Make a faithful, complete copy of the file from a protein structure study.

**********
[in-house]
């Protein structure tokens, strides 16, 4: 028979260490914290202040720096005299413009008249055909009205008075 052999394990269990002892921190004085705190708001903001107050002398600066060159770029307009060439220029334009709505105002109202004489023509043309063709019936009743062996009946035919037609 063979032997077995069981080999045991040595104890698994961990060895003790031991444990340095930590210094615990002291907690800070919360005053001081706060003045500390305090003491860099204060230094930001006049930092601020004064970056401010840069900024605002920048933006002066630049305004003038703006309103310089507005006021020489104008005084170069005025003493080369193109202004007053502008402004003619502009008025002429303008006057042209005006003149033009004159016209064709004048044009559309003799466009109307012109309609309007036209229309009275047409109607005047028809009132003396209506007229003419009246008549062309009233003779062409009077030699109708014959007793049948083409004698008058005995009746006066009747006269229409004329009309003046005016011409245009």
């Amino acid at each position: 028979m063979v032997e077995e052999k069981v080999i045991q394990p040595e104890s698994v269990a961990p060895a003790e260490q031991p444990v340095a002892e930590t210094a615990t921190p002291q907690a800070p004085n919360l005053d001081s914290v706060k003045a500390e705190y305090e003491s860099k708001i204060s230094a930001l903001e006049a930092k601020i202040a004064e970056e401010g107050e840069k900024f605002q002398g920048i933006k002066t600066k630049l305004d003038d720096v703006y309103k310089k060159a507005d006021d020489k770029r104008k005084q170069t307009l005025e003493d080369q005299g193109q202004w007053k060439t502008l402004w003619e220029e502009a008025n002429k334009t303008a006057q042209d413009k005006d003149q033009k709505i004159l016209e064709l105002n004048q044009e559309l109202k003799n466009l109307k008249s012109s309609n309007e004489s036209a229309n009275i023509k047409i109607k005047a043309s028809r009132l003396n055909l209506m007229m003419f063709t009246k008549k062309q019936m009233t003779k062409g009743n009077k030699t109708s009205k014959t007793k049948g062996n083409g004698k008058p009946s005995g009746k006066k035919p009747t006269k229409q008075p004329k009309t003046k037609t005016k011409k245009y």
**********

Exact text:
[in-house]
């Protein structure tokens, strides 16, 4: 028979260490914290202040720096005299413009008249055909009205008075 052999394990269990002892921190004085705190708001903001107050002398600066060159770029307009060439220029334009709505105002109202004489023509043309063709019936009743062996009946035919037609 063979032997077995069981080999045991040595104890698994961990060895003790031991444990340095930590210094615990002291907690800070919360005053001081706060003045500390305090003491860099204060230094930001006049930092601020004064970056401010840069900024605002920048933006002066630049305004003038703006309103310089507005006021020489104008005084170069005025003493080369193109202004007053502008402004003619502009008025002429303008006057042209005006003149033009004159016209064709004048044009559309003799466009109307012109309609309007036209229309009275047409109607005047028809009132003396209506007229003419009246008549062309009233003779062409009077030699109708014959007793049948083409004698008058005995009746006066009747006269229409004329009309003046005016011409245009």
């Amino acid at each position: 028979m063979v032997e077995e052999k069981v080999i045991q394990p040595e104890s698994v269990a961990p060895a003790e260490q031991p444990v340095a002892e930590t210094a615990t921190p002291q907690a800070p004085n919360l005053d001081s914290v706060k003045a500390e705190y305090e003491s860099k708001i204060s230094a930001l903001e006049a930092k601020i202040a004064e970056e401010g107050e840069k900024f605002q002398g920048i933006k002066t600066k630049l305004d003038d720096v703006y309103k310089k060159a507005d006021d020489k770029r104008k005084q170069t307009l005025e003493d080369q005299g193109q202004w007053k060439t502008l402004w003619e220029e502009a008025n002429k334009t303008a006057q042209d413009k005006d003149q033009k709505i004159l016209e064709l105002n004048q044009e559309l109202k003799n466009l109307k008249s012109s309609n309007e004489s036209a229309n009275i023509k047409i109607k005047a043309s028809r009132l003396n055909l209506m007229m003419f063709t009246k008549k062309q019936m009233t003779k062409g009743n009077k030699t109708s009205k014959t007793k049948g062996n083409g004698k008058p009946s005995g009746k006066k035919p009747t006269k229409q008075p004329k009309t003046k037609t005016k011409k245009y």